The Beautiful Sport
A pickup game in the rest of the world, soccer has a triumphant history here—but are we organizing it to death?By D.J. Wilson
Photograph by Tony Quinn/MLS/wireimage.com
Pelé, the Brazilian soccer legend, grew up kicking a ball made of rags through the dirt-road slums of Tres Coracoes. Zinedine Zidane, the French soccer great, was born of immigrant Algerian parents and grew up poor in Marseilles. As a child in Belfast, George Best kicked a tennis ball to school and back every day, perfecting his dribbling skills, then signed at 15 with Manchester United.
In America in general and St. Louis in particular, those rags-to-riches tales don’t fit soccer in 2005. Soccer worldwide has an egalitarian feel; stateside, it has evolved into a more elitist pursuit. “When I travel, it’s kids playing pickup,” says Janet Oberle, a former collegiate player and coach who is now director of compliance for the Saint Louis University athletic department. She’s joined pickup matches on the Inca trail to Machu Picchu in Peru, along the banks of the Rio Futaleufu in Patagonia and in city parks in Eastern Europe. “It’s very different in the rest of the world,” she says. “Here in the U.S., kids don’t do stuff that they’re not involved in officially.”
That’s true of many youth sports, but it’s even more true of soccer because the push to organize and specialize sports at a younger age coincided with soccer’s growth spurt in the ’90s. First there was the U.S. men’s decent showing in the ’94 World Cup, then the national buzz created by the U.S. women’s team’s World Cup win in ’99.
But placing children—many 10 or younger—on “select” teams that play one sport for 10 months of the year recalls an almost Cold War–era, East German Olympic model of plucking promising youngsters from free play and seasonal sports. The main difference is that in the Dresden of the ’60s, the socialist state funded the machine, whereas today, in suburban soccer, families foot the bill. Soccer, the beautiful game, gets turned into bourgeois ball.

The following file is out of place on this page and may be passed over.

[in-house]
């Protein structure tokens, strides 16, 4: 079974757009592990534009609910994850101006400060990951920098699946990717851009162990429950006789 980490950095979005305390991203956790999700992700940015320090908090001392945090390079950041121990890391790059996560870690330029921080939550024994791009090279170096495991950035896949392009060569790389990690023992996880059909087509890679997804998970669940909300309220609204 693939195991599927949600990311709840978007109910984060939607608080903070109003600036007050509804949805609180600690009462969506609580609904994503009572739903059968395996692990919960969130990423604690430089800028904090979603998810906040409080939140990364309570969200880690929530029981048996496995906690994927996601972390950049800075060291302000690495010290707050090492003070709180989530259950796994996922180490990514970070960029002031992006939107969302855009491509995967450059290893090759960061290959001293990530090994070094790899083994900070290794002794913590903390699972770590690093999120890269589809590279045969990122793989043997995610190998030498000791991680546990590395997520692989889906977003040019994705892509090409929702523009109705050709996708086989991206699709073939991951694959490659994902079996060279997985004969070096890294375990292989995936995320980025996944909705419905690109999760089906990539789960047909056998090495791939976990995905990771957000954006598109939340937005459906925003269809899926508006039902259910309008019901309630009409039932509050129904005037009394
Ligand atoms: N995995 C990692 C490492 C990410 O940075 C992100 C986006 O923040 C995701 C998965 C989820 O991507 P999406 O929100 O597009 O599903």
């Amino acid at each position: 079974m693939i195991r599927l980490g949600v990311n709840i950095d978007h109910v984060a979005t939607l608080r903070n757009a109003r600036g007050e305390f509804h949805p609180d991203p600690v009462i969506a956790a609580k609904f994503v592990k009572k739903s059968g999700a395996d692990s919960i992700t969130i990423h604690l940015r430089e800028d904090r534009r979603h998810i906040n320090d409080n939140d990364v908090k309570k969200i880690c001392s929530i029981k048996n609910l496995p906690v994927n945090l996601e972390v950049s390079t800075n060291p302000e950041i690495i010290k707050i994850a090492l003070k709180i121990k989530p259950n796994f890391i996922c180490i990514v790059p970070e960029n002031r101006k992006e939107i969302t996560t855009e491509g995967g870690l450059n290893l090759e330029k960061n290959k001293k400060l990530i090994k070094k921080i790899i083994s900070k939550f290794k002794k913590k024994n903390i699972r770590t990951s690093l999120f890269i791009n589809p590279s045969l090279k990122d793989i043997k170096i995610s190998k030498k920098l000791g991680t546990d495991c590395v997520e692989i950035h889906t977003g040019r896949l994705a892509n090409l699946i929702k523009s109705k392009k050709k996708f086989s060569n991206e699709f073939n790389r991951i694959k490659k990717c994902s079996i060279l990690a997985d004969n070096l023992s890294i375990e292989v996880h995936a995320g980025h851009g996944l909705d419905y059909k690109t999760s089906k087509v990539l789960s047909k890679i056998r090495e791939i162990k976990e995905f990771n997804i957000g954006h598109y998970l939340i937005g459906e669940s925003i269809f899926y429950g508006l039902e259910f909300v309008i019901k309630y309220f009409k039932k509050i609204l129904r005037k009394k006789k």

That image is slowly beginning to slip away on the men’s World Cup team with the ascendancy of African Americans Eddie Johnson and DaMarcus Beasley, both from urban backgrounds. But signs of race or class diversity in soccer are rare in St. Louis, perhaps in part because of the legacy of this city’s dominance in U.S. soccer 50 years ago.
The movie The Game of Their Lives, about the ballyhooed win by the 1950 World Cup team over England, was filmed here because local players dominated the team. Saint Louis University won 10 of the first 15 national collegiate championships, beginning in 1959, because its teams simply had the best players, virtually all from St. Louis. Their roots were mostly ethnic and Catholic. And when those folks packed their bags and moved west, soccer went with them.
Bill McDermott, now a TV announcer for Major League Soccer games, played for SLU, but he started playing at his North St. Louis parish, St. Philip Neri, which is now closed. McDermott has coached his daughter’s club teams for a decade. “The girls were from all over the place—MICDS, Nerinx, Parkway Central, Rolla, Union—but none from the city proper,” McDermott says. “Ask any coach of any select team, and he’ll tell you much the same.”
In May, McDermott broadcast a DC United game during which he called the 15-year-old pro Freddy Adu “magnificent.” Born in Ghana, Adu is now a naturalized U.S. citizen. “If there is any-body who is going to project a Tiger Woods image to young African Americans,” McDermott says, “it’s going to be Freddy Adu, because Nike is going to make sure you see him everywhere.”
Having an icon is a start, but it’s a long way from seeing spontaneous soccer games sprout up in city parks like pickup basketball games on patches of city asphalt. New urban immigrants, mostly Bosnians and Hispanics, have re-energized the scene somewhat, with Vedad Ibisevic going from playing at Roosevelt High School to SLU to a professional gig in France for Paris Saint-Germain. For the upcoming season, former soccer pro Pat McBride, now the soccer coach at St. Louis Community College–Forest Park, has brought in five Bosnian players from city public high schools Roosevelt and Soldan.
But help is needed to trigger a renaissance of soccer in the city. Pelé may have used a rag ball, but his father played semiprofessionally and helped teach him the game. Zidane was poor, but he was sent to a state school that specialized in sports. And Best had the fundamental spark that makes most kids want to play, pickup or pro. “They asked why he always dribbled a tennis ball to school and back,” McBride recalls. “He said it was fun.”